Links For February 27, 2015

‘Parks And Recreation’ Sets Off Into The Future

Parks didn’t seem to start out as a show about love; it seemed to be a show about the mundane frustrations of the public servant, and it never stopped believing that much of the work people do will go unappreciated and those people will go unthanked.... As Leslie once told the departed Mark Brendanawicz when he felt no satisfaction at having gotten a troubled speed bump lowered, in what may be the show’s guiding principle in a nutshell: “You fixed a problem. That’s what we’re supposed to do.”

Farewell to Parks and Recreation: All the links – Including interviews with Mike Schur, Amy Poehler, and more.

Femslash Friday: Ann and Leslie Are Endgame

The Time Everyone “Corrected” the World’s Smartest Woman

When vos Savant politely responded to a reader’s inquiry on the Monty Hall Problem, a then-relatively-unknown probability puzzle, she never could’ve imagined what would unfold: though her answer was correct, she received over 10,000 letters, many from noted scholars and Ph.Ds, informing her that she was a hare-brained idiot.

The Strange, Hidden Story of Harley Quinn

No one could have predicted that Harley would last beyond her first appearance, much less become the title character in a series that cracks the best-seller charts every month. Her real-world path to icon status is bizarre and unprecedented in the superhero ecosystem. But here she is: Jewish, queer, morally questionable, deeply imperfect, and beloved by millions. The company that owns her, DC Entertainment, has declared February 2015 to be “Harley Quinn Month,” and now is the perfect time for us to ask whether Wonder Woman is comics’ biggest female icon anymore.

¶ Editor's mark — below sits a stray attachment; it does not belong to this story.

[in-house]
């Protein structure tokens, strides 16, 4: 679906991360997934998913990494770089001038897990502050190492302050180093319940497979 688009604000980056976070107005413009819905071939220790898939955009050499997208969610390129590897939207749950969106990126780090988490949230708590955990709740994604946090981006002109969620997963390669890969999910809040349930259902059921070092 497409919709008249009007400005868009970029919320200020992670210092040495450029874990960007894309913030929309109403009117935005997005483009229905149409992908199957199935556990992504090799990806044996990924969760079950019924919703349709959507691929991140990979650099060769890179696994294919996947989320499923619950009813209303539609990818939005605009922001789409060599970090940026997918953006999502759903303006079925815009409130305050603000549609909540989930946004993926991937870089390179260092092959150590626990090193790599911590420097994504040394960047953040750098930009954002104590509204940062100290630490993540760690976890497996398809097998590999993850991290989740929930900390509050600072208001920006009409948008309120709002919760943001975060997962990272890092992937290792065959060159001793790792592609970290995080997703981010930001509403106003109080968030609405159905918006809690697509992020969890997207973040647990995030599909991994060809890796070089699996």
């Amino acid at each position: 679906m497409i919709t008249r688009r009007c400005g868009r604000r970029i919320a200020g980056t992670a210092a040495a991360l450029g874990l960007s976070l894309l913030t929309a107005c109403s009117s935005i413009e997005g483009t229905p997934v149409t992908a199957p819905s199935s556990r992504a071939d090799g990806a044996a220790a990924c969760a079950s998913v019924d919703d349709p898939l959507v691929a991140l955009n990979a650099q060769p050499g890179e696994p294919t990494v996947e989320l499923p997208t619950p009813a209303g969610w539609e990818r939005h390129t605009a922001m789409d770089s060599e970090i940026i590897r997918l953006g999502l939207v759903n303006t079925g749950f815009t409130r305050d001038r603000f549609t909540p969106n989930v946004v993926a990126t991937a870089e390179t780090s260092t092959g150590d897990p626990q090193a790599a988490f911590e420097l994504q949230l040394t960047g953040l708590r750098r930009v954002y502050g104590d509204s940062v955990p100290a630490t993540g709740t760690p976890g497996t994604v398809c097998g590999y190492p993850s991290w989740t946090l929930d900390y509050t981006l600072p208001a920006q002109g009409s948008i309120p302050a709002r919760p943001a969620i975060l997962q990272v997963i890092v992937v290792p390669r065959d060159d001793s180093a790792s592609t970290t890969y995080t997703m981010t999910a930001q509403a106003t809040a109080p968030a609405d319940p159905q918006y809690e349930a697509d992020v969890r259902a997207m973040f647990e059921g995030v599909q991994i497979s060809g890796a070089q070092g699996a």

Ching Shih

In 1809, the Chinese government sprang a trap. They were gunning for a group who’d taken control of its southern waters, the Red Flag pirate fleet. Blockading them in a bay, the authorities laid siege to the pirates for three straight weeks with an overwhelming amount of firepower. In the end, the Red Flags strode out through a graveyard of government ships, largely unscathed. At the head of the Red Flags stood one of the most fearsome pirates in history — Ching Shih, a former prostitute turned leader of over 70,000 men.